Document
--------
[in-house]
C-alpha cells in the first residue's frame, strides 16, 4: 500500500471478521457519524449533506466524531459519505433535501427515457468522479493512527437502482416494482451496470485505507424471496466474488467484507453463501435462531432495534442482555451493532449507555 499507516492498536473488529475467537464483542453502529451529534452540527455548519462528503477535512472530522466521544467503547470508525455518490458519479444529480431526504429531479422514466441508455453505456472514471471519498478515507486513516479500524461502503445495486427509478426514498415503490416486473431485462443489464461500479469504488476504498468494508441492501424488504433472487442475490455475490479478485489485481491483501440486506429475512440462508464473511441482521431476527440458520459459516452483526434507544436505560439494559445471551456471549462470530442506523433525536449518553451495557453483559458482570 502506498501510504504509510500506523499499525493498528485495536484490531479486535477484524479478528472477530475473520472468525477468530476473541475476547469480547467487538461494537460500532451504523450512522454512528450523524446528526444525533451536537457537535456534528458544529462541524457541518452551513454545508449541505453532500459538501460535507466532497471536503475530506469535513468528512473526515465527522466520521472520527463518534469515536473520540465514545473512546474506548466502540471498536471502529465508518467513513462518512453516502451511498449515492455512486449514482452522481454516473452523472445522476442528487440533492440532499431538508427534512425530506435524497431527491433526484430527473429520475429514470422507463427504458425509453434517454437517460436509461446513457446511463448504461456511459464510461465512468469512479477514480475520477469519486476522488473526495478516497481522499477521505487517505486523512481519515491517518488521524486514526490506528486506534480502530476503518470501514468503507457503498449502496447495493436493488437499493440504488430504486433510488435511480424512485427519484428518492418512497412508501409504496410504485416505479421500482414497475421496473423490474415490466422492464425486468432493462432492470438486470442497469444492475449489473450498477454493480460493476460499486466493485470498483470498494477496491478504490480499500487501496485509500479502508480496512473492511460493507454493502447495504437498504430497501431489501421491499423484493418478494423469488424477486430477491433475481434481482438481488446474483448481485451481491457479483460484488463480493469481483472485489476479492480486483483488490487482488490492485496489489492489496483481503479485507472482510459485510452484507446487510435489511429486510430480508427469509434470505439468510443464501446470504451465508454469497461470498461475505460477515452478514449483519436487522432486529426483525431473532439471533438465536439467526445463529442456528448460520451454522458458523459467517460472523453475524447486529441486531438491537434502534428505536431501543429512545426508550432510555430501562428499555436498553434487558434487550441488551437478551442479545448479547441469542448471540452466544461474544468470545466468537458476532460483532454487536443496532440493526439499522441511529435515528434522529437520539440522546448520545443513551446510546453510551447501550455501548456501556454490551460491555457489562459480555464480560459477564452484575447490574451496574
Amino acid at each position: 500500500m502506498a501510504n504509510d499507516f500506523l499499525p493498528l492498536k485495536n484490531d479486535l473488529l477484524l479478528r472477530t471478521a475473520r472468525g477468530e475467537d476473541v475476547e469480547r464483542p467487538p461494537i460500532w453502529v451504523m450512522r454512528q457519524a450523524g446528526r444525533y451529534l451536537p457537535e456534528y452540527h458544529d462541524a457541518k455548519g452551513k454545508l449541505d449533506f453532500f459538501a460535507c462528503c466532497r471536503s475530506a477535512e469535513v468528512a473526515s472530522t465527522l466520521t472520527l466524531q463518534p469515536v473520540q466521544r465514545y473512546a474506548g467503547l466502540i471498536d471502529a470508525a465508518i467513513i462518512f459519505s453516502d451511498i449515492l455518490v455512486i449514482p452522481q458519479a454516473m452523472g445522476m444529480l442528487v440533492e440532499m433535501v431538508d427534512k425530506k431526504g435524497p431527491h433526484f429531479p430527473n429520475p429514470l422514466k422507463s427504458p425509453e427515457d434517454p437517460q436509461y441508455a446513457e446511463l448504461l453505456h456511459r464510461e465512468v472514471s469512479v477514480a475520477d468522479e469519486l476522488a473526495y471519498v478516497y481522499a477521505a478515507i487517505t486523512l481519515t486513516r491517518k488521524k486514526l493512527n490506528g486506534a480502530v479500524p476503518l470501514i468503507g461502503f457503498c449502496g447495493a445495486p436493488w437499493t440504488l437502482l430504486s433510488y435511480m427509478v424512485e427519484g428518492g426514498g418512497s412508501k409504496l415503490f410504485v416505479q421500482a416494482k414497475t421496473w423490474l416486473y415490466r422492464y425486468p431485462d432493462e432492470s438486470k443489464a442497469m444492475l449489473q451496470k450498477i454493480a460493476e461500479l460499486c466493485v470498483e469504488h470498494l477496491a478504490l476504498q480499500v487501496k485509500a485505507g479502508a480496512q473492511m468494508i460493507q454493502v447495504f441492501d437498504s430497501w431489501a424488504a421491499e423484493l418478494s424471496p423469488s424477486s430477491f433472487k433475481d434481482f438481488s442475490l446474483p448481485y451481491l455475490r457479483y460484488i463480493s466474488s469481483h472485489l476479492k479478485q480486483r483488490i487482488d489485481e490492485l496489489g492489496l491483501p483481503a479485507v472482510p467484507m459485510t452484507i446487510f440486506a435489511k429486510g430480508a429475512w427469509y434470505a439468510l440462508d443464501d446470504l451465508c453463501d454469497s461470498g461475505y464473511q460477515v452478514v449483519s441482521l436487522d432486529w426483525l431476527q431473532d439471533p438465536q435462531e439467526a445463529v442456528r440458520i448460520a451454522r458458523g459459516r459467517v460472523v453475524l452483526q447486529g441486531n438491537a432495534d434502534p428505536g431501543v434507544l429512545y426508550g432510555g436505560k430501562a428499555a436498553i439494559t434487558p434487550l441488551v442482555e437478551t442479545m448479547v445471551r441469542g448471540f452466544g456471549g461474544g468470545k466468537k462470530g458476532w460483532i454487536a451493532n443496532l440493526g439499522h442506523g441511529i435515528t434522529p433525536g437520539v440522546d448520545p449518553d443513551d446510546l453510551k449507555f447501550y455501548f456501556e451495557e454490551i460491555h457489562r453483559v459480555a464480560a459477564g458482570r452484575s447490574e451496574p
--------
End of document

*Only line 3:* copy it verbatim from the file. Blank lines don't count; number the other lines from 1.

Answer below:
Amino acid at each position: 500500500m502506498a501510504n504509510d499507516f500506523l499499525p493498528l492498536k485495536n484490531d479486535l473488529l477484524l479478528r472477530t471478521a475473520r472468525g477468530e475467537d476473541v475476547e469480547r464483542p467487538p461494537i460500532w453502529v451504523m450512522r454512528q457519524a450523524g446528526r444525533y451529534l451536537p457537535e456534528y452540527h458544529d462541524a457541518k455548519g452551513k454545508l449541505d449533506f453532500f459538501a460535507c462528503c466532497r471536503s475530506a477535512e469535513v468528512a473526515s472530522t465527522l466520521t472520527l466524531q463518534p469515536v473520540q466521544r465514545y473512546a474506548g467503547l466502540i471498536d471502529a470508525a465508518i467513513i462518512f459519505s453516502d451511498i449515492l455518490v455512486i449514482p452522481q458519479a454516473m452523472g445522476m444529480l442528487v440533492e440532499m433535501v431538508d427534512k425530506k431526504g435524497p431527491h433526484f429531479p430527473n429520475p429514470l422514466k422507463s427504458p425509453e427515457d434517454p437517460q436509461y441508455a446513457e446511463l448504461l453505456h456511459r464510461e465512468v472514471s469512479v477514480a475520477d468522479e469519486l476522488a473526495y471519498v478516497y481522499a477521505a478515507i487517505t486523512l481519515t486513516r491517518k488521524k486514526l493512527n490506528g486506534a480502530v479500524p476503518l470501514i468503507g461502503f457503498c449502496g447495493a445495486p436493488w437499493t440504488l437502482l430504486s433510488y435511480m427509478v424512485e427519484g428518492g426514498g418512497s412508501k409504496l415503490f410504485v416505479q421500482a416494482k414497475t421496473w423490474l416486473y415490466r422492464y425486468p431485462d432493462e432492470s438486470k443489464a442497469m444492475l449489473q451496470k450498477i454493480a460493476e461500479l460499486c466493485v470498483e469504488h470498494l477496491a478504490l476504498q480499500v487501496k485509500a485505507g479502508a480496512q473492511m468494508i460493507q454493502v447495504f441492501d437498504s430497501w431489501a424488504a421491499e423484493l418478494s424471496p423469488s424477486s430477491f433472487k433475481d434481482f438481488s442475490l446474483p448481485y451481491l455475490r457479483y460484488i463480493s466474488s469481483h472485489l476479492k479478485q480486483r483488490i487482488d489485481e490492485l496489489g492489496l491483501p483481503a479485507v472482510p467484507m459485510t452484507i446487510f440486506a435489511k429486510g430480508a429475512w427469509y434470505a439468510l440462508d443464501d446470504l451465508c453463501d454469497s461470498g461475505y464473511q460477515v452478514v449483519s441482521l436487522d432486529w426483525l431476527q431473532d439471533p438465536q435462531e439467526a445463529v442456528r440458520i448460520a451454522r458458523g459459516r459467517v460472523v453475524l452483526q447486529g441486531n438491537a432495534d434502534p428505536g431501543v434507544l429512545y426508550g432510555g436505560k430501562a428499555a436498553i439494559t434487558p434487550l441488551v442482555e437478551t442479545m448479547v445471551r441469542g448471540f452466544g456471549g461474544g468470545k466468537k462470530g458476532w460483532i454487536a451493532n443496532l440493526g439499522h442506523g441511529i435515528t434522529p433525536g437520539v440522546d448520545p449518553d443513551d446510546l453510551k449507555f447501550y455501548f456501556e451495557e454490551i460491555h457489562r453483559v459480555a464480560a459477564g458482570r452484575s447490574e451496574p